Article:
After some much needed rest, Laney stepped out of her apartment to run a few errands. It was a rare day the sun poked out of the late autumn sky. She locked the door while whistling the end of "Sitting on the Dock of The Bay." She had her recycle-friendly canvas bag slung on her shoulder.
"Are you Miss Eleanor Heather Kilburn?" she heard from the bottom of her steps. She spun around from the small deck to see a man at the bottom of the metal staircase. He had greying blond buzzcut hair and was dressed in a black suit and shaded Oakleys. He reminded her of the Russian thugs that kidnapped the band. "Uh, no, don't know, and don't know anybody by that name 'round here."He pulled out a badge.
'Roland Marsh, FBI . Miss Kilburn, let's not wasted anyone's time. According to your profile history on social media regarding your band, not to mention the Freeloader, you are undoubtedly Miss Kilburn. I need to know of your association with a Mister Todd Krupin. Can we find a more private place to talk?"
"Do I have a choice?"
"Not really, Miss." She let out a huge sigh. It was clear that she would not be able to get past his imposing figure.
"Okay. Come on in." She worked the locks until the door opened with a creak. She tugged the chain for the bare bulb above her small table for two.
"Have a seat." She wasn't about to offer him a beverage or snack. Let this fucker find his own snacks for ruining my plans for the day, she thought. The man took off his Oakleys and folded them inside their case. He placed them on the table. He did a scan of her tiny apartment, stopping for a second at Laney's old Yamaha hanging on the wall by its strap. The guitar had "The Demands" scratched below its bridge. The guitar that she played for years and on many a gig.
"Nice guitar. Yours, I assume."
She took off her coat, tossed her bag and keys as she sat across from him.
"Let's not waste anyone's time, that's what you said, right?" Laney said with a frosty voice.
"What would you say your relationship with Todd Krupin was?"She paused, thinking of a lawyer's misdirect of the subject matter, to no avail.
"Ehh, for a time, we were boyfriend and girlfriend."
"How long did this relationship last?"
"Jeez, I dunno, like, a few months, three maybe? Four? I didn't keep track. I'm not one of those girls who keeps a journal like a teenager. He turned into a real douche so I dumped him."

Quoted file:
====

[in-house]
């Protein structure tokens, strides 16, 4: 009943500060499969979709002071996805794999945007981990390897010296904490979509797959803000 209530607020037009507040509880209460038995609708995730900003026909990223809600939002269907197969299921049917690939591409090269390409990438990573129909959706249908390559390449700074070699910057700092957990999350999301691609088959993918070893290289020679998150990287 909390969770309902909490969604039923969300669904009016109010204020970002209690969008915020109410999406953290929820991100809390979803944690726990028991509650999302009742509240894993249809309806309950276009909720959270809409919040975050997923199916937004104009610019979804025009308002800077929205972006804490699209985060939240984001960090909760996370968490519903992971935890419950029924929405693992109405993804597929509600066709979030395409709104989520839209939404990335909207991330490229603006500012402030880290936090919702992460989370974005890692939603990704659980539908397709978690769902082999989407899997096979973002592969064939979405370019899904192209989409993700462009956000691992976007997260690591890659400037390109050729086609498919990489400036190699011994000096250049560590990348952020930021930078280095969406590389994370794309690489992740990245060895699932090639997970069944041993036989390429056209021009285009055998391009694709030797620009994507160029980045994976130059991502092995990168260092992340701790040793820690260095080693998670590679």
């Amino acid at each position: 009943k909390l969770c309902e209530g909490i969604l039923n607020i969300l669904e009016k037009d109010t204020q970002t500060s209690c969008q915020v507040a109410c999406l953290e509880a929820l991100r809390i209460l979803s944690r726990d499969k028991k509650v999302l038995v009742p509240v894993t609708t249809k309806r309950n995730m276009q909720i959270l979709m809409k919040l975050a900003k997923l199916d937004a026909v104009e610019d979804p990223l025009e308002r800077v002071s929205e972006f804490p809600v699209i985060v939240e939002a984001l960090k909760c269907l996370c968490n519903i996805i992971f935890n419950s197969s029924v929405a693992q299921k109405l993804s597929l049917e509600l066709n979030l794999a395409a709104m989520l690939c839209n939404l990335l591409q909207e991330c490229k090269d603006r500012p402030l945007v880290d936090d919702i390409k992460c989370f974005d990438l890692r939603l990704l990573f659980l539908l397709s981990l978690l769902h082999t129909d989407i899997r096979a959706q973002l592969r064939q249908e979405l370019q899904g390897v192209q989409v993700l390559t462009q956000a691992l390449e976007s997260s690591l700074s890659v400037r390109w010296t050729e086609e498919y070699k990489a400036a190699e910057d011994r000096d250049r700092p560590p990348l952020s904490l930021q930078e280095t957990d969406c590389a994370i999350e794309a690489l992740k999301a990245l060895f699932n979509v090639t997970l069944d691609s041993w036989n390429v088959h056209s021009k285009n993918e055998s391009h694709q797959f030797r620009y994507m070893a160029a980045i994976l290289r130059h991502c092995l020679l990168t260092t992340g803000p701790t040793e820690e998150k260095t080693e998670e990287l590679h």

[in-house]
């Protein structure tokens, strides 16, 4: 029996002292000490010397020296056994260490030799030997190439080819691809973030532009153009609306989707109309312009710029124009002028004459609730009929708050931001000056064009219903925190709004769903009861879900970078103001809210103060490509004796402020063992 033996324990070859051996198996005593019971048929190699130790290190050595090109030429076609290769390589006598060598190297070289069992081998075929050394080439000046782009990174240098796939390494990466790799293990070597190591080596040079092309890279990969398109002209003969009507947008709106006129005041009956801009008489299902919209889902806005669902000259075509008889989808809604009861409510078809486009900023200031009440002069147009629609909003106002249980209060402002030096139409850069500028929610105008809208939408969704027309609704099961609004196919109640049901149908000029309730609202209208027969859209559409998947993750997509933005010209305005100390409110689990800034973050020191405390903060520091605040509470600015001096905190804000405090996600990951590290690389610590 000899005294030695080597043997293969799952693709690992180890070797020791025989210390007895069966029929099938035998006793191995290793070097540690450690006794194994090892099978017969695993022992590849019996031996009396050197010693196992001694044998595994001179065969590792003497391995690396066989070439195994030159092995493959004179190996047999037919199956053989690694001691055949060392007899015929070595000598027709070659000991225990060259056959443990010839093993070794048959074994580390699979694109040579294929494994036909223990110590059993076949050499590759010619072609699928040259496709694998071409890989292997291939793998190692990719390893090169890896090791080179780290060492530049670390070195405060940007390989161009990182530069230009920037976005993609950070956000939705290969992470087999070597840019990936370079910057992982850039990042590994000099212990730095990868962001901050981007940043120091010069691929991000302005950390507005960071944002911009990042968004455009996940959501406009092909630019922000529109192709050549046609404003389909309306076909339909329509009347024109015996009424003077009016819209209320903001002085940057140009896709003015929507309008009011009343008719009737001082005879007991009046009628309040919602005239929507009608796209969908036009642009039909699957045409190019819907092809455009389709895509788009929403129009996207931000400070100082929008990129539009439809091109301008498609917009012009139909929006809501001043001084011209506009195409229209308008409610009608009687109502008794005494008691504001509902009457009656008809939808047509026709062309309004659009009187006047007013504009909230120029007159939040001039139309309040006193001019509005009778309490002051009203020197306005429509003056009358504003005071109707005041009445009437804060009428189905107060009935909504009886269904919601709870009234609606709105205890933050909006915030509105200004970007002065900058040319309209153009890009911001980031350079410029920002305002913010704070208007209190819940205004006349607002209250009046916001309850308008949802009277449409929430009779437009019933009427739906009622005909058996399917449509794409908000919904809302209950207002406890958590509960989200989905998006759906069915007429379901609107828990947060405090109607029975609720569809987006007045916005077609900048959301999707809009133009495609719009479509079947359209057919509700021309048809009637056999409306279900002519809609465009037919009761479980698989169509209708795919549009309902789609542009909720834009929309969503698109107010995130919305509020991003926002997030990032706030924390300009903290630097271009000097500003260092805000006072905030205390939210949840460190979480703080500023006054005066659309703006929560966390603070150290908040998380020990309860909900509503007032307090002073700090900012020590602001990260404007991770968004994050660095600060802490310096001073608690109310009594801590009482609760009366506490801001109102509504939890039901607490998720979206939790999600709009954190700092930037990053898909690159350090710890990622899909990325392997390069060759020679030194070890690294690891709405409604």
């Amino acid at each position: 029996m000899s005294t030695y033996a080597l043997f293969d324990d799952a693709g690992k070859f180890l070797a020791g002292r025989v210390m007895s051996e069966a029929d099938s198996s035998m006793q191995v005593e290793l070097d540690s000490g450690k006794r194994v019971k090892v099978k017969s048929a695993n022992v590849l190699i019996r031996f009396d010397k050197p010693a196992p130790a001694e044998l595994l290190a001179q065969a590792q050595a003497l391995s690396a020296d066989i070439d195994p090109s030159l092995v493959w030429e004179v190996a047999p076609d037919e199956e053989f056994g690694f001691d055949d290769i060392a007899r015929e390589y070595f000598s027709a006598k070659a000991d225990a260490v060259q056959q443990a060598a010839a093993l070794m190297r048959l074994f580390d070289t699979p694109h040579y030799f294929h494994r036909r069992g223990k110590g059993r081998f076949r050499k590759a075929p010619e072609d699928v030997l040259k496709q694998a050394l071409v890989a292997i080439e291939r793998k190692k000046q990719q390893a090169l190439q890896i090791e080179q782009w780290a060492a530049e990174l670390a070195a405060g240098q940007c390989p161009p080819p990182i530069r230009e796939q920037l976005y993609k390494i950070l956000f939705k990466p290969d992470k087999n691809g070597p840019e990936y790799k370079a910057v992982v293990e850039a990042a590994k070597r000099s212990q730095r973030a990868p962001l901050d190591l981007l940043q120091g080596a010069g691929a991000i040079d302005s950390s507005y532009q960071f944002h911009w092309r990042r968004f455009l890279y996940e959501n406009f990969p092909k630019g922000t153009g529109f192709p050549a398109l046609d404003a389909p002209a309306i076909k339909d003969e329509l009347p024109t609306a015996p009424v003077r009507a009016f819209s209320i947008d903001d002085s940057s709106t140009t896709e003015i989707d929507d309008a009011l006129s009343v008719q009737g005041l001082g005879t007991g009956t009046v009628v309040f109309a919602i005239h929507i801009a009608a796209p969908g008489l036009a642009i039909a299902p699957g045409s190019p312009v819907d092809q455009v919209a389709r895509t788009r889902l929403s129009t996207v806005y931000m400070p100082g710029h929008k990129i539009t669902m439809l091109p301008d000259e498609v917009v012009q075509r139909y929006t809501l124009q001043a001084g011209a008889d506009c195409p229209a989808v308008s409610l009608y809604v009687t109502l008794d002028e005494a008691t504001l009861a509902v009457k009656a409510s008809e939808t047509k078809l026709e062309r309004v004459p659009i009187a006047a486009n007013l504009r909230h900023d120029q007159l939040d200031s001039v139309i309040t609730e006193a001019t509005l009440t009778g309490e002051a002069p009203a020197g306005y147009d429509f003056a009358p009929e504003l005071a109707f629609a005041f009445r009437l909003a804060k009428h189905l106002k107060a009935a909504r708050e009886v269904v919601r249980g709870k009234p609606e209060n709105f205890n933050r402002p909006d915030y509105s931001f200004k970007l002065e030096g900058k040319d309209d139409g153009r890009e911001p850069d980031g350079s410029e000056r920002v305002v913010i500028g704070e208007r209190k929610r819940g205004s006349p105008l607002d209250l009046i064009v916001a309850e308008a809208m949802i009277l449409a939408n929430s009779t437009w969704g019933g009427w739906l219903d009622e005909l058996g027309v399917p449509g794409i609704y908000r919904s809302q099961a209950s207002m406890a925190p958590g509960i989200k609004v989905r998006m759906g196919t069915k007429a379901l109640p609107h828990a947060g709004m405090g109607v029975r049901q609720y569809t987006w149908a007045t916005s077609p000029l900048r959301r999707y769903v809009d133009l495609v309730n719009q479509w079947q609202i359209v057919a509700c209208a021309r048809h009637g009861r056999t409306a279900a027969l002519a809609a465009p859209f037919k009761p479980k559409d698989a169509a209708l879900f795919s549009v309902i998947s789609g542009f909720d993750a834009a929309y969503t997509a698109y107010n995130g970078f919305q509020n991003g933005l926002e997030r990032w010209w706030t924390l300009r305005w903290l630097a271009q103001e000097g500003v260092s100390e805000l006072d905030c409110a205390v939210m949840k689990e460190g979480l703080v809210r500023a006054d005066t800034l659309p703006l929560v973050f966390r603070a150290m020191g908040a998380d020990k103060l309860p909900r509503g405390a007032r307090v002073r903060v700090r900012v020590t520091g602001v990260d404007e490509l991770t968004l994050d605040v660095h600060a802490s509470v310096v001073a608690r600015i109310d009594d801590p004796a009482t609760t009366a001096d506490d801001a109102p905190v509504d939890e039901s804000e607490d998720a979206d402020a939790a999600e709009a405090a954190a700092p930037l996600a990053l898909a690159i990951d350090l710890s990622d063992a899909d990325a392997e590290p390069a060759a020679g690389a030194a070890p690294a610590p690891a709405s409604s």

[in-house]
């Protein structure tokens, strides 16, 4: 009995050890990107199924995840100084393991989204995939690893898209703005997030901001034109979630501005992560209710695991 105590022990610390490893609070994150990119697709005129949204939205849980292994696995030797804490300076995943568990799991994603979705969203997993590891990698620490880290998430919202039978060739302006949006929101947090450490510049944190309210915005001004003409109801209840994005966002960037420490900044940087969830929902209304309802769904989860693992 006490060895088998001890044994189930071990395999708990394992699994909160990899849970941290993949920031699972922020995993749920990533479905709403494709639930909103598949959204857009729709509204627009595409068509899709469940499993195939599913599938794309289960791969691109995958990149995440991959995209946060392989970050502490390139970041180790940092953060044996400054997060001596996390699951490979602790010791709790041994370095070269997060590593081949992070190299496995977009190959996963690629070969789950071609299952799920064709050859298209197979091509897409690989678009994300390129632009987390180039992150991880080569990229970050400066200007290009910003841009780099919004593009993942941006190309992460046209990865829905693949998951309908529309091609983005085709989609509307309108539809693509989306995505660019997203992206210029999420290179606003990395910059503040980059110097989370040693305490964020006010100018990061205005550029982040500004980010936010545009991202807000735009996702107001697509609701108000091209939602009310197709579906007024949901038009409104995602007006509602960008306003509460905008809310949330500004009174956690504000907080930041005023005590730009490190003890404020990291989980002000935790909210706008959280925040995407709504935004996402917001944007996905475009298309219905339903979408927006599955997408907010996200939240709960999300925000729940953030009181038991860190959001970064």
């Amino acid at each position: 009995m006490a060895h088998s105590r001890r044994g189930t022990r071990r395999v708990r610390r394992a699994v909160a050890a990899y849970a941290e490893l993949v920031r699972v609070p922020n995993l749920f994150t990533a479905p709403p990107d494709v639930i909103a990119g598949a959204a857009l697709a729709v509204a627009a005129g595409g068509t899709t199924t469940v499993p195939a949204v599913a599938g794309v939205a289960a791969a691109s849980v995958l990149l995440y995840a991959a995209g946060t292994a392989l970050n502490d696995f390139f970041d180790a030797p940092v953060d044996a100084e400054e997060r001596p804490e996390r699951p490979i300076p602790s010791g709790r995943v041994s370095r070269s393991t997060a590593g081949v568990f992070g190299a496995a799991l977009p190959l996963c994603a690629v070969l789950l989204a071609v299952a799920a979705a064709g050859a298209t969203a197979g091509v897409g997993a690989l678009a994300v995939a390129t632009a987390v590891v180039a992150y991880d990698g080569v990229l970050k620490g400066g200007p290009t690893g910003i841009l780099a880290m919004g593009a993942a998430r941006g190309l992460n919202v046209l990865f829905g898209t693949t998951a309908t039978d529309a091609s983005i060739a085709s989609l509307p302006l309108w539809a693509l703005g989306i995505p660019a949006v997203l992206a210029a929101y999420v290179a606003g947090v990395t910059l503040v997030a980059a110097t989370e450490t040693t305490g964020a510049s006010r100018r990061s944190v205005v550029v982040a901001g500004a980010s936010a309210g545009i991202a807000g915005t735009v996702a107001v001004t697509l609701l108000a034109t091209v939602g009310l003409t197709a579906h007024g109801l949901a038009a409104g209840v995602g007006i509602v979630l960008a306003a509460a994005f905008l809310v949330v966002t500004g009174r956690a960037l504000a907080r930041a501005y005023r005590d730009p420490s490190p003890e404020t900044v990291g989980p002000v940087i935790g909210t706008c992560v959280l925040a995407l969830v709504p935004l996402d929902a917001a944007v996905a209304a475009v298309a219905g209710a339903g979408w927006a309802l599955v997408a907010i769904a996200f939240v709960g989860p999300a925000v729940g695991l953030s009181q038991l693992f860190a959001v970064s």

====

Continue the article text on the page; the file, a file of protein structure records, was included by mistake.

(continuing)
"At the time, were you aware of what he did for a living?"
"At the time, I thought he just helped his uncle sell used cars or something like that. Long after we broke up, I learned he was dealing. Almost killed a friend of mine with heroin."
"That uncle was Artur Petrov, aka Arthur Peters, former head of the Russian Mob, East Coast. Todd never mentioned any of this to you?"
"No, and why would I even think of that? He seemed like a guy with style, a smooth customer." Bad choice of words-customer, she thought.
"So you never pressed him on his background, what he did for a living?"
"He was the quiet type and I'll admit, I got caught up in his high-end lifestyle and good looks. I just moved here from Maryland and he was the first guy to show me the sights. First I thought he was deep, lost in his thought, but turned out he was just a himbo."
"Do you have knowledge of his current whereabouts?"
"No. He's off being stupid somewhere, I'm sure."
"You have an admirable lack of curiosity for someone who witnessed the situation at The Hotseat."
Someone must have thrown her under the bus. Most likely, one of the mobsters squealed to reduce his prison sentence. His inquiry about The Hotseat almost made her puke. But not now. Not in front of this asswipe. She blanked out as words fell out of her mouth. She was lightheaded, but maintained enough situational awareness not to volunteer too much.
The grueling conversation eventually wrapped up after he tired of her non-answers. Roland stood up, grabbing his shades.
"Thank you for your time, Miss Kilburn. When your memory improves, here's my contact info," he said, dropping a business card on the table.
"Namaste," Laney calmly said, holding her palms together vertically.
By Carl Drummond
The Demands, Baragon's Rainbow, Snivelers Inc. Pop's Palace Sunday night. Opening act, The Demands, did anything but demand attention, unless you like circus acts. The set started with a modicum of expected professionalism, if little sparkle. Songwriter/rhythm guitarist and occasional vocalist Laney Kilburn can't seem to decide if she's Jessica Lea Mayfield or The Cocktail Slippers. Some songs were catchy, with colorful lyrics and others were more suited for fist-pumping rock anthems done to death in the '80s. Lead singer, Greg Burdette, had the frontman archetype down pat. Credit to him for selling pedestrian songs. The rest of the band put on a perfunctory show that degenerated during the last few songs. The lead guitarist should have been arrested for loitering. It's as if the group formed earlier that day at a guitar store. The sole musician who stood out was songwriter/bassist Ian Hurst, who's knowledgeable playing kept this motley band grounded. More so than the drummer, who could greatly benefit by using a metronome. You could tell which songs were more Kilburn and which were more Hurst. The mash-up of styles caused confusion at times. Kilburn only stood out as the token female in the band. Cute in a wounded-bird sort of way. Her nervousness was charming at times. All this effort wasted on tepid material.